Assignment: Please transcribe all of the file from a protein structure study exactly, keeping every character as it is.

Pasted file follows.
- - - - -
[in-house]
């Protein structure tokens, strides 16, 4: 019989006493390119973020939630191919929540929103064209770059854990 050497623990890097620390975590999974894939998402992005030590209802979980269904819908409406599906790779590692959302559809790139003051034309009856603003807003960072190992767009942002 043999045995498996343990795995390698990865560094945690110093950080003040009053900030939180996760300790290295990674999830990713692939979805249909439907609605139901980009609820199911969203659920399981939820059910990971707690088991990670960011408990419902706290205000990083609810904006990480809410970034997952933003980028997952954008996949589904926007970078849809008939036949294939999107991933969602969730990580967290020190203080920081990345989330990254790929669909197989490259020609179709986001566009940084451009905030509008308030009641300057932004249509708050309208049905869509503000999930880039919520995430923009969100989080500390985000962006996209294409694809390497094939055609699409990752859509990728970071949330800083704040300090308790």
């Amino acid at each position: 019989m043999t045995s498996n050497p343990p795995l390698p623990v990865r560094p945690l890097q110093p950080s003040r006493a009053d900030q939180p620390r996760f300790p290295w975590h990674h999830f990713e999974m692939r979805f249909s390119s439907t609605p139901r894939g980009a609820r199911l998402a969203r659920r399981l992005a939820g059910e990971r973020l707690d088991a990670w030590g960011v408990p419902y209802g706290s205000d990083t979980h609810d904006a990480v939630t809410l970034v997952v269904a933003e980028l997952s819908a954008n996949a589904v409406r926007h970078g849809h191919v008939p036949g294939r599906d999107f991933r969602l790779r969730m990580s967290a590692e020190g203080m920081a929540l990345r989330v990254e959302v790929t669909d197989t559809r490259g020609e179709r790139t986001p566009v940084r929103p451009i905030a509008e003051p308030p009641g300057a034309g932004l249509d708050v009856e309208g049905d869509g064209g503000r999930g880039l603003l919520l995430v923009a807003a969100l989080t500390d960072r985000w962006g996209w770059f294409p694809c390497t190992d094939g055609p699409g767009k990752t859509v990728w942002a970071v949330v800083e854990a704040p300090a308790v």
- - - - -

[in-house]
């Protein structure tokens, strides 16, 4: 019989006493390119973020939630191919929540929103064209770059854990 050497623990890097620390975590999974894939998402992005030590209802979980269904819908409406599906790779590692959302559809790139003051034309009856603003807003960072190992767009942002 043999045995498996343990795995390698990865560094945690110093950080003040009053900030939180996760300790290295990674999830990713692939979805249909439907609605139901980009609820199911969203659920399981939820059910990971707690088991990670960011408990419902706290205000990083609810904006990480809410970034997952933003980028997952954008996949589904926007970078849809008939036949294939999107991933969602969730990580967290020190203080920081990345989330990254790929669909197989490259020609179709986001566009940084451009905030509008308030009641300057932004249509708050309208049905869509503000999930880039919520995430923009969100989080500390985000962006996209294409694809390497094939055609699409990752859509990728970071949330800083704040300090308790």
């Amino acid at each position: 019989m043999t045995s498996n050497p343990p795995l390698p623990v990865r560094p945690l890097q110093p950080s003040r006493a009053d900030q939180p620390r996760f300790p290295w975590h990674h999830f990713e999974m692939r979805f249909s390119s439907t609605p139901r894939g980009a609820r199911l998402a969203r659920r399981l992005a939820g059910e990971r973020l707690d088991a990670w030590g960011v408990p419902y209802g706290s205000d990083t979980h609810d904006a990480v939630t809410l970034v997952v269904a933003e980028l997952s819908a954008n996949a589904v409406r926007h970078g849809h191919v008939p036949g294939r599906d999107f991933r969602l790779r969730m990580s967290a590692e020190g203080m920081a929540l990345r989330v990254e959302v790929t669909d197989t559809r490259g020609e179709r790139t986001p566009v940084r929103p451009i905030a509008e003051p308030p009641g300057a034309g932004l249509d708050v009856e309208g049905d869509g064209g503000r999930g880039l603003l919520l995430v923009a807003a969100l989080t500390d960072r985000w962006g996209w770059f294409p694809c390497t190992d094939g055609p699409g767009k990752t859509v990728w942002a970071v949330v800083e854990a704040p300090a308790v």